I was looking at my blog today and decided it was high-time I removed the picture of me at the beach - oh how short was summer! - and replaced it with Kitten on a Keyboard, with an excerpt from one of my favorite poets, Henry Beard. Mr. Beard is an amazingly inventive poet who takes famous poets' poems and re-writes them as that poet's cat. The excerpt caption of Kitten on a Keyboard is a play upon Walt Whitman's "Song of Myself" from "Leaves of Grass", called "Meow of Myself" from "Leaves of Catnip" included in his book "Poetry for Cats". I know, I told you he was clever. I love this little book and highly recommend it to any English major, cat lover, or poetry reader, or anyone who vaguely remembers reading poetry in school and not getting it.
Here's a take on Carl Sandberg's "Fog":
Thunderstorm by Carl Sandberg's Cat
The storm comes in
on big human feet.
It goes stomping
across harbor and city
in clumsy hipboots
and then plods on.
I considered this one for Kitten on a Keyboard, but the quote was too long:
The Love Song J. Morris Housecat
by T. S. Eliot's Cat
Let us roam then, you and I,
When the evening is splayed out across the sky
Like a kitten neutered on a laboratory slab;
Let us stray on paths through neighbor's yards
Behind the boulevards
Where raccoons scuttle in the refuse bins
Scattering cellophane and potato skins;
Paths that follow like a nagging accusation
Of a minor violation
To lead you to the ultimate reproof...
Oh do not say "Bad kitty!"
Let us go and prowl the city.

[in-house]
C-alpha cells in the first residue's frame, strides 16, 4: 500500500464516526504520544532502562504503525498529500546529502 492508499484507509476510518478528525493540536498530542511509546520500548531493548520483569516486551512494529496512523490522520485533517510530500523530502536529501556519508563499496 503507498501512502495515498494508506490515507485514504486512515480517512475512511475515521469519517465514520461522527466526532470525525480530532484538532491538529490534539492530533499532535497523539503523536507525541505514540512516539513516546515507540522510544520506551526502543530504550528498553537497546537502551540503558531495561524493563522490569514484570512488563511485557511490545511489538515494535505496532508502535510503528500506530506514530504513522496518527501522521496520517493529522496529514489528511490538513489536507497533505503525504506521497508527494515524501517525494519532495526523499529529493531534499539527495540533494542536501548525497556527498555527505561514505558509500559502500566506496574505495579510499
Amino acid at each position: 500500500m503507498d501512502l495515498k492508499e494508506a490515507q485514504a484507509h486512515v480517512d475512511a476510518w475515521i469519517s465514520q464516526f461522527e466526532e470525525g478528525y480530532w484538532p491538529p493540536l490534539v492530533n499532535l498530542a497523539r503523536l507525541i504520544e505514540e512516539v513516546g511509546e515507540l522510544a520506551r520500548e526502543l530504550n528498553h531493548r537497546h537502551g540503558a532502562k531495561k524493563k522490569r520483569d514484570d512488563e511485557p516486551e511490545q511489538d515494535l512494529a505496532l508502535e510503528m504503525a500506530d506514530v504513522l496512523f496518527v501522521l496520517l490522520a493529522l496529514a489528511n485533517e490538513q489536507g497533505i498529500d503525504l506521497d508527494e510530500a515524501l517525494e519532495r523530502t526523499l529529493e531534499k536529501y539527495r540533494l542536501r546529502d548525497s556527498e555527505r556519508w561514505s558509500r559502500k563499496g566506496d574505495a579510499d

But my favorite is Shakespeare's cat's soliloquy:
Hamlet's Cat's Soliloquy from Hamlet's Cat
by Wm. Shakespeare's Cat:
To go outside, and there perchance to stay
Or to remain within: that is the question:
Whether 'tis better for a cat to suffer
The cuffs and buffets of inclement weather
That Nature rains on those who roam abroad,
Or take a nap upon a scrap of carpet,
And so by dozing melt the solid hours
That clog the clock's bright gears with sullen time
And stall the dinner bell. To sit, to stare
Outdoors, and by a stare seem to state
A wish to venture forth without delay,
Then when the portal's opened up, to stand
As if transfixed by doubt. To prowl; to sleep;
To choose not knowing when we may once more
Our readmittance gain: aye, there's the hairball...
And it goes on for the whole length of the poem, with the famous line "Thus caution doth make housecats of us all", and the ever profound humanity of
And since our choices hinge on weighty things
We pause upon the threshold of decision.
I love this man. I hope you are laughing as you read this, and want to purchase his book, too.